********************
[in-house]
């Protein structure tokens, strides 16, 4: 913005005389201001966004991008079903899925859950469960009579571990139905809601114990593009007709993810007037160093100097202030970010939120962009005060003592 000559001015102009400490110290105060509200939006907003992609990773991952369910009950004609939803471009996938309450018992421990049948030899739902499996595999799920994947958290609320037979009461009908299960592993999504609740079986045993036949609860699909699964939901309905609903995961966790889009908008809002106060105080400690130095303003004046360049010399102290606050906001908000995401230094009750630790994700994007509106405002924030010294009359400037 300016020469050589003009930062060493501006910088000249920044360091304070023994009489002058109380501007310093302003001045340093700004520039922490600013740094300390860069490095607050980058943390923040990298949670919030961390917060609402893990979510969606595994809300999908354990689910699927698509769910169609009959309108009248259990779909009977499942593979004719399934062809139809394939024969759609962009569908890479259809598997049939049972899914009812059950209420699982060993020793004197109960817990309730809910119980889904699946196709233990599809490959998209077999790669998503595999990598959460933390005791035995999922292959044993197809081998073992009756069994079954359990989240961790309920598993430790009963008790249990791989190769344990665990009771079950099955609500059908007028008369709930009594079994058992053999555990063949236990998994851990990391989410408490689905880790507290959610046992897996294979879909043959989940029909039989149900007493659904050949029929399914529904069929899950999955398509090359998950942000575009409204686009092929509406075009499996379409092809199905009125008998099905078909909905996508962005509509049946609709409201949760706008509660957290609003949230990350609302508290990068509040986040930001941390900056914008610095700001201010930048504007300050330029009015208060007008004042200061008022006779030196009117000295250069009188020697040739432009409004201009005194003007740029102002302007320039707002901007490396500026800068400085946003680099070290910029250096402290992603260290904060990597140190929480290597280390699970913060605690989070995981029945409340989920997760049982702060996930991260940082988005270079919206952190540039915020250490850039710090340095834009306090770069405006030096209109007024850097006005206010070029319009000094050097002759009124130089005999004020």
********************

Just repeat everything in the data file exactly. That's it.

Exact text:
[in-house]
């Protein structure tokens, strides 16, 4: 913005005389201001966004991008079903899925859950469960009579571990139905809601114990593009007709993810007037160093100097202030970010939120962009005060003592 000559001015102009400490110290105060509200939006907003992609990773991952369910009950004609939803471009996938309450018992421990049948030899739902499996595999799920994947958290609320037979009461009908299960592993999504609740079986045993036949609860699909699964939901309905609903995961966790889009908008809002106060105080400690130095303003004046360049010399102290606050906001908000995401230094009750630790994700994007509106405002924030010294009359400037 300016020469050589003009930062060493501006910088000249920044360091304070023994009489002058109380501007310093302003001045340093700004520039922490600013740094300390860069490095607050980058943390923040990298949670919030961390917060609402893990979510969606595994809300999908354990689910699927698509769910169609009959309108009248259990779909009977499942593979004719399934062809139809394939024969759609962009569908890479259809598997049939049972899914009812059950209420699982060993020793004197109960817990309730809910119980889904699946196709233990599809490959998209077999790669998503595999990598959460933390005791035995999922292959044993197809081998073992009756069994079954359990989240961790309920598993430790009963008790249990791989190769344990665990009771079950099955609500059908007028008369709930009594079994058992053999555990063949236990998994851990990391989410408490689905880790507290959610046992897996294979879909043959989940029909039989149900007493659904050949029929399914529904069929899950999955398509090359998950942000575009409204686009092929509406075009499996379409092809199905009125008998099905078909909905996508962005509509049946609709409201949760706008509660957290609003949230990350609302508290990068509040986040930001941390900056914008610095700001201010930048504007300050330029009015208060007008004042200061008022006779030196009117000295250069009188020697040739432009409004201009005194003007740029102002302007320039707002901007490396500026800068400085946003680099070290910029250096402290992603260290904060990597140190929480290597280390699970913060605690989070995981029945409340989920997760049982702060996930991260940082988005270079919206952190540039915020250490850039710090340095834009306090770069405006030096209109007024850097006005206010070029319009000094050097002759009124130089005999004020």